I used to attend a yearly weekend convention for fantasy and science fiction. At the convention hotel I saw someone else who was inclusive: a beloved author, Lois McMaster Bujold. I met her because I purchased a “breakfast with Bujold” ticket. Early in the morning there were at least a dozen, maybe a score of us, gathered for breakfast. The table(s) was a long rectangle, not like the Algonquin hotel’s round table. Bujold found a seat at the very foot of the table. No one would have faulted her for staying there all breakfast. But instead, as she prepared to sit down, surveying the table, she announced she would sit there for half the time, and then switch to the head of the table. Silly? Embarrassing? No; sometimes, like me as club president, you have to do the right thing. 

I was so touched by Bujold that I decided to share, to self-disclose, even though some of the folks at breakfast were strangers. Bujold had written of a character who had been child-abused into having multiple personality disorder, MPD, so that he could be a spy. You may have seen people with MPD like poor Sybil in Hollywood movies—stupid dam Hollywood. I took a deep breath and told Bujold I knew two people socially who had MPD, and that my best friend had dissociation, (which is the first stage) and so I was glad that Bujold hadn’t exploited the condition. She said with a smile that she had received three fan letters from people with MPD thanking her for being fair… 

A man two seats down, wearing a suit and tie, handed me his business card so I could come and see him if ever I was in his city. A lawyer. I don’t usually hang around with fancy lawyers, but he did courtroom work with Alberta Family Services, so he knew about abuse, meaning: He was a safe person for me. So I became friends with Blair Petterson. I would stay at his place whenever I made a trip up to Edmonton. Saved money on hotels. Good thing I spoke up that day.

Maybe I’m no expert, maybe I’m “to a fault,” but here’s my conclusion: Curb your enthusiasm, and do the right thing. Don’t be afraid to include people, both furniture-wise and verbally, “What do you think?” If you don’t, then people like Bujold and I just might swing shut the watertight door… and you won’t even know we are doing it.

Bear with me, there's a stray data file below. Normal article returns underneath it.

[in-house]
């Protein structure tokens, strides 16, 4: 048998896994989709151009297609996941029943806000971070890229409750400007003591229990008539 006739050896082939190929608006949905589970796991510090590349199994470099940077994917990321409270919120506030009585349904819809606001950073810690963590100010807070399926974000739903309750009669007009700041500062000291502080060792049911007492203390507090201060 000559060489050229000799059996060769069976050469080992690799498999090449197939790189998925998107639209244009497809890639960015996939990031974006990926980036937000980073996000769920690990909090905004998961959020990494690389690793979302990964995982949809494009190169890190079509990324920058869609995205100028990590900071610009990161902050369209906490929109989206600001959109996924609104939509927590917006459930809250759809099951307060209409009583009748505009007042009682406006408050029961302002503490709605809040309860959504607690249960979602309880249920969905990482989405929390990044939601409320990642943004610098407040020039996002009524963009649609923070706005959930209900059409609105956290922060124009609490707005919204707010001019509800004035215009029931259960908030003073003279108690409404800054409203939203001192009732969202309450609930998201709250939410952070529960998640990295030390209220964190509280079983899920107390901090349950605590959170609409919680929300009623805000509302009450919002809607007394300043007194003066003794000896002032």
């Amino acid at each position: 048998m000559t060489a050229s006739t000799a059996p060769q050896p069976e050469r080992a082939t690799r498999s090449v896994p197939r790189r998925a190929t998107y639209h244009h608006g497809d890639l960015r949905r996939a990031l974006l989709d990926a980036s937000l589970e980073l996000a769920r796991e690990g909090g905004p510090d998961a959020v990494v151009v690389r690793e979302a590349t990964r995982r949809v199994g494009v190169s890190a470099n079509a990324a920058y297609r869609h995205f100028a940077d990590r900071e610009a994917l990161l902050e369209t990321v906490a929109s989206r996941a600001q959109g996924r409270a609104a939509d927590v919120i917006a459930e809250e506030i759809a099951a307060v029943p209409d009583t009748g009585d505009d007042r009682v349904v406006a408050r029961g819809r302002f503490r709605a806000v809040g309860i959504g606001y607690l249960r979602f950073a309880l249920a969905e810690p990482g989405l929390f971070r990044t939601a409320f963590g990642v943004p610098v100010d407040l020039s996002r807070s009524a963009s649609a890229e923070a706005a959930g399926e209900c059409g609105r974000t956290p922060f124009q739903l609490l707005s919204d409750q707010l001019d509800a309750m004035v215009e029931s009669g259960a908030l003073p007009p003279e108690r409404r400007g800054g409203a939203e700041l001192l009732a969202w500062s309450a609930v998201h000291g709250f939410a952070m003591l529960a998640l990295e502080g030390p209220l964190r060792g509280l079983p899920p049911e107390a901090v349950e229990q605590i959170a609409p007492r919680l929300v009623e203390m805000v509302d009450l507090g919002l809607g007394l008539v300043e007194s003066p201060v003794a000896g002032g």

Sean Crawford

Inclusion Thoughts:
~This essay was given as a speech for toastmasters. After my speech, as we cleaned up the meeting room, some fellow toastmasters said to me, “But you can’t be inclusive “to a fault,” can you?” I replied “I meant I try not to be arrogant, I try not to have expectations that anybody else must do as I do.”

~I mentioned the line of boys at the movie in my essay A Night With Evangelion 2.0 archived February 2011.

~When I am doing sign language I will talk out loud as a simultaneous translation: It used to bug me as a boy when my relatives signed silently. If they were signing on a deaf-blind person’s palm and fingers then I couldn’t see what they were saying.

~If my bilingual boss is on the telephone to a bilingual person from his home country when I am not part of the conversation, even if I am only in the adjoining room, then he will talk in English.

~ At my toastmaster club our tables are in a horseshoe. The movie screen is off to the left side, so that folks at the very left end of the horseshoe have more trouble seeing. One night I was one the easier right side. Two experts from toastmasters central were showing us a “new improved reorganization.” (Pathways) 

They sat down right beside me. I asked, “Is it important for you to see the screen as you do your presentation? (No) You could go sit near the blind spot and let folks from this club grab these two good seats.” So they got up and crossed the floor. Offended? No, as they crossed one said, “We should bring you around to all our presentations.”

regarding my disability work, 
without having expectations for other disability workers
When I drive, carrying another staff and two mentally handicapped clients, I put the staff right behind me, I put the more verbal client in the back behind the passenger seat, where I can half see him, and I put the least verbal, a man who understands but can’t converse well, right in the passenger seat close beside me. That’s how I roll. 

… It’s good for folks with disabilities to have “community awareness,” or feel “community membership,” but too often this means walking on the cold sidewalk with a pane of glass between them and the life in the stores. 

I once had a fine “visit second hand bookstore then visit coffee shop” club. (Over coffee I encouraged conversation about our books) I organized it by first scouting for stores with nearby coffee shops, and getting acquainted with the bookstore staff. The clerks in such stores, unlike in the stores for new books, have the time and intention to talk with people. 

So I would be talking to a clerk I had previously met, and then (figuratively, not literally) say, “What do you do think, Sally?” Naturally allowing the mentally handicapped client person into the conversation. Giving the staff a chance to meet a handicapped person. Giving the client a better level of community comfort. As I see it, community membership includes talking with community store people.

The bookstore club went so well that it continued long after I left the agency. Months after I left, the agency director told me how she hadn’t been able to entice a client to come do paid yard work, because he had his bookstore club to go to that day.